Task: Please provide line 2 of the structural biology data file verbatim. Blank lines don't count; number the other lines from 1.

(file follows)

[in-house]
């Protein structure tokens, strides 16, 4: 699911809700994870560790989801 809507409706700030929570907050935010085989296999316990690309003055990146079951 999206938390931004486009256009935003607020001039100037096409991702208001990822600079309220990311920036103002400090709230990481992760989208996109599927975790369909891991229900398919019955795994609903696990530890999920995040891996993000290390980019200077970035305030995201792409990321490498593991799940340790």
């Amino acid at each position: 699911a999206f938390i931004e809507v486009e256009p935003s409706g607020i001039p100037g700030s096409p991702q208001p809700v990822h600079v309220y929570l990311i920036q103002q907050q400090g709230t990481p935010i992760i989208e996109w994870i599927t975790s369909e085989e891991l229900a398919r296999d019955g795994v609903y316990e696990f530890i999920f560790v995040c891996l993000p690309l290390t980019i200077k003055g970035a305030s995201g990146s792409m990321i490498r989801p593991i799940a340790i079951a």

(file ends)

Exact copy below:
């Protein structure tokens, strides 16, 4: 699911809700994870560790989801 809507409706700030929570907050935010085989296999316990690309003055990146079951 999206938390931004486009256009935003607020001039100037096409991702208001990822600079309220990311920036103002400090709230990481992760989208996109599927975790369909891991229900398919019955795994609903696990530890999920995040891996993000290390980019200077970035305030995201792409990321490498593991799940340790």